DES MOINES, Wash. -- There’s a 15 percent chance of a magnitude 9 earthquake hitting our area, according to the Pacific Northwest Seismic Network.
It’s been warning about the dangers of old, outdated schools not ready for The Big One Since the 1980s. But school districts argue it all comes down to money.
Des Moines Elementary School, within the Highline Public Schools, was built in 1925 and hasn’t seen updates since. A community committee recommended Highline Public Schools replace Des Moines Elementary and Highline High School. But without the money, the school district argues it can’t be done.
“Scares me to death. Absolutely scares me to death,” said Des Moines Elementary grandparent Kristi Kelly.
Kelly has a grandson who attends Des Moines Elementary. It’s a 91-year-old school she fears won’t hold up in a quake.
“It’s frightening that our kids are there in a school that is fairly rundown and is not prepared,” said Kelly.
The Pacific Northwest Seismic Network studies schools that will be impacted by an earthquake.
“There are numerous districts that have a 90% chance of very severe damage or even collapsing during an earthquake,” said Bill Steele, director of outreach and public information for the Pacific Northwest Seismic Network.
But many districts say they just don’t have the money to retrofit schools for earthquakes.
“Unless we pass a voter-approved bond, we don’t have the funds to make the kinds of safety improvements that we would like to make for our schools,” said Catherine Carbone Rogers, chief communications officer for Highline Public Schools.
Voters have failed to pass Highline Public School bonds for the past 10 years, leaving students at Des Moines Elementary and Highline High vulnerable.
“I think we need to find a way. Even if that means our taxes will go up because of it, just for the safety of our children,” said parent Angela Tessier, a resident of Des Moines.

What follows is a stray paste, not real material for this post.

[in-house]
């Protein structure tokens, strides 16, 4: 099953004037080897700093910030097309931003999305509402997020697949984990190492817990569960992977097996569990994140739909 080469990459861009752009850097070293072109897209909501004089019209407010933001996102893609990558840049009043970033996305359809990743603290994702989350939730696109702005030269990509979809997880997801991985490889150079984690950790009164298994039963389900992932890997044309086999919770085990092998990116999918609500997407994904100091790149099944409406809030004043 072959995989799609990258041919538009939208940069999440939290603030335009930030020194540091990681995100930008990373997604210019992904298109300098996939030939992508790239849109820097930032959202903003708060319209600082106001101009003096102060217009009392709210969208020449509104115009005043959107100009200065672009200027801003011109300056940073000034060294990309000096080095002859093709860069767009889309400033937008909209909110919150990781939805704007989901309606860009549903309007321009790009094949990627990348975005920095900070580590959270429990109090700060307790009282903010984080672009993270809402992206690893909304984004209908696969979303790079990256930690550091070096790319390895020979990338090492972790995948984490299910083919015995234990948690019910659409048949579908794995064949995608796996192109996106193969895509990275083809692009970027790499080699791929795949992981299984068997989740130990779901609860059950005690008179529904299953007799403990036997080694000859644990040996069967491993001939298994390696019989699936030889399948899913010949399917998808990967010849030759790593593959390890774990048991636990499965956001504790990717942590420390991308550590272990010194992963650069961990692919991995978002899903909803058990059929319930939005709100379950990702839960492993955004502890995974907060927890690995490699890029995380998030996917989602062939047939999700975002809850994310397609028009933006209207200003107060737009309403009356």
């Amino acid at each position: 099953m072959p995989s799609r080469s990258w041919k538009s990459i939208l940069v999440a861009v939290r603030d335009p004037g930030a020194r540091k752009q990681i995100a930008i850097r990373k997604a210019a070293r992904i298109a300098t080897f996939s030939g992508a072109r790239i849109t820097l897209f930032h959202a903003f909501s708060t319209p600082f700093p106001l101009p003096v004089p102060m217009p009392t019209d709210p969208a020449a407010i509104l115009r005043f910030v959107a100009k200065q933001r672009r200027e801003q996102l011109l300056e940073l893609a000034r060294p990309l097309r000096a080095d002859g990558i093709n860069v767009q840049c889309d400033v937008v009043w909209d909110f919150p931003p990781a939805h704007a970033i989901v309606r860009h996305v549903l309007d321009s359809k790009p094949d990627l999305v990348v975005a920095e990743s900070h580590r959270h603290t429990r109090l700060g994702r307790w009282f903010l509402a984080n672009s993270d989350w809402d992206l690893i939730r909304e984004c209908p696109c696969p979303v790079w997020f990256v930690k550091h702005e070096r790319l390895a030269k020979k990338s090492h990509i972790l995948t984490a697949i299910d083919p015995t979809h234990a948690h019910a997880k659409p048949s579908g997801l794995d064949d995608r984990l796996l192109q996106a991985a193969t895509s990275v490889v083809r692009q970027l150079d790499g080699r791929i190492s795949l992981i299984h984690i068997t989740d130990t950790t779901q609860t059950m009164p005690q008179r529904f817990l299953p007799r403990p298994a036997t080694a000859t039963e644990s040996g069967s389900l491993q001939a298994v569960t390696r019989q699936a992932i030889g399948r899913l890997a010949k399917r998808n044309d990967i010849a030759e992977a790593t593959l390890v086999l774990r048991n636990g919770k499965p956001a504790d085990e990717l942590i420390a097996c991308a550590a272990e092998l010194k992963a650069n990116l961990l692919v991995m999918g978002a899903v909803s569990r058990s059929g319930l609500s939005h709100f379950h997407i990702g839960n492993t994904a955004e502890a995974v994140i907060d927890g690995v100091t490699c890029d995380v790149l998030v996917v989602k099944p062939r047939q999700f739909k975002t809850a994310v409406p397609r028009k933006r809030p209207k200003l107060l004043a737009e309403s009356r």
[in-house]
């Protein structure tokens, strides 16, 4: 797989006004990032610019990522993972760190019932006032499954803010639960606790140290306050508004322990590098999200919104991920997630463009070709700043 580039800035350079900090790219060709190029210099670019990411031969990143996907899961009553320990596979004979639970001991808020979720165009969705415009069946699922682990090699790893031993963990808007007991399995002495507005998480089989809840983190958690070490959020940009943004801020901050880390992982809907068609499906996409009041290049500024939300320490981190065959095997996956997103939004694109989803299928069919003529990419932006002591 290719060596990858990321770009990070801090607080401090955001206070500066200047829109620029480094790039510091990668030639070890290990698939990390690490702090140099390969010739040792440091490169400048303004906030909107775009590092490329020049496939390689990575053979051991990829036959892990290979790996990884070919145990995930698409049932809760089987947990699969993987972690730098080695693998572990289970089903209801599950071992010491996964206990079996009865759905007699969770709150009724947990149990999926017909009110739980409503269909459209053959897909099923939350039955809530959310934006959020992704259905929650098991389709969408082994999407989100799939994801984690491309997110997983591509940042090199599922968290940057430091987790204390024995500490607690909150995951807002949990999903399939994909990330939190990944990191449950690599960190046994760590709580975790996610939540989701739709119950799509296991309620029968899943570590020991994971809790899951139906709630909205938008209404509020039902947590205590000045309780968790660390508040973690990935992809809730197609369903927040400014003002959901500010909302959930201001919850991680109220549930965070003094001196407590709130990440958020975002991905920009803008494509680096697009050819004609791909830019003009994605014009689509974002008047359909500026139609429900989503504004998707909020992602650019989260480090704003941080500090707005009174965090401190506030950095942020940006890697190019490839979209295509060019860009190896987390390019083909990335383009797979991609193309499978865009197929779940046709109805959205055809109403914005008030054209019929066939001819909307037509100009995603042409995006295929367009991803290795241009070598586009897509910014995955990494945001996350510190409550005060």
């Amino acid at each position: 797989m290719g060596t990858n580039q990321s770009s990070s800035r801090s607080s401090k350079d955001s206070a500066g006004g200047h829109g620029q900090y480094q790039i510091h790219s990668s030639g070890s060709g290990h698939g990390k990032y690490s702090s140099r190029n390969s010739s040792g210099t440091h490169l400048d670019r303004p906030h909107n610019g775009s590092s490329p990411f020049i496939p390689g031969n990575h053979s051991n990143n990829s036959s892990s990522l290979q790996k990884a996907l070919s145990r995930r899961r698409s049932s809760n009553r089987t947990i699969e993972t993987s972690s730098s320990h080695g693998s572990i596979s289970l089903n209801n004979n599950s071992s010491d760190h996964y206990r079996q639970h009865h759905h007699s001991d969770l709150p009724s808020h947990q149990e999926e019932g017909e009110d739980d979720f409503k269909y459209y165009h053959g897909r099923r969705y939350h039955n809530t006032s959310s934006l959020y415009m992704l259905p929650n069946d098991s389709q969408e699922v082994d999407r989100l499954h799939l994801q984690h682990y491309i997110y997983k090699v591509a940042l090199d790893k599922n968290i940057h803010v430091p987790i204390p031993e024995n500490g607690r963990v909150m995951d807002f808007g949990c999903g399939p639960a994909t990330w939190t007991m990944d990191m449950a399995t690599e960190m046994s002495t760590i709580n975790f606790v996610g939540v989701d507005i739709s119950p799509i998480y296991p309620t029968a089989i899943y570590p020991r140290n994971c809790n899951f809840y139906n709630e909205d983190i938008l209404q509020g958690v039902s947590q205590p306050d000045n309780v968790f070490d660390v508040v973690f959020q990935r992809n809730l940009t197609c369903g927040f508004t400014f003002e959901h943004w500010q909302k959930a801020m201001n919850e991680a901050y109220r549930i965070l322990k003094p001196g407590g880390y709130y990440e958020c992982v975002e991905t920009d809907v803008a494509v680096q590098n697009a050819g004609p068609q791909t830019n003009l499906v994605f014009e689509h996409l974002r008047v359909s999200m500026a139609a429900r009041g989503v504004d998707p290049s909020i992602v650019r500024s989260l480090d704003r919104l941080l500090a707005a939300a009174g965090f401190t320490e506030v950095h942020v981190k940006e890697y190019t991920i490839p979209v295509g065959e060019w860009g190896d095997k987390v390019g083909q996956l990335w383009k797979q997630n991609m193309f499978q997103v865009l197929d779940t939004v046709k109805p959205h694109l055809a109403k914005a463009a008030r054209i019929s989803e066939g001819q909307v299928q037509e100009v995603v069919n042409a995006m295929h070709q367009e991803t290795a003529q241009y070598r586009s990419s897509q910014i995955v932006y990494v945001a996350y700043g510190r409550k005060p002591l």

Instead of looking at property taxes, our neighboring state of Oregon looked to its legislature.
“Putting about $125M a year into fixing their worst school districts and they’ve done a statewide assessment of their school districts,” said Steele.
The assessment of this school is clear. The solution is to replace the building, not just retrofitting.
“There are ways to retrofit other buildings. It’s expensive work and it doesn’t do the whole job that we need to do in terms of all the safety and educational improvements we want to make,” said Carbone Rogers.
So now the call is back on parents to make the change.
“They need to be lobbying and making some noise to the school district to improve that ...They may not be able to get to their children to a day or two after an earthquake,” said Steele.
The Seattle Public Schools released a statement reading, in part, "Since 2010, the district has earmarked $100 million from capital levies approved by Seattle voters for seismic retrofits at more than 50 schools."
Next week, the Highline School Board will vote to see if the bond issue recommended by the community committee should appear on the November ballot.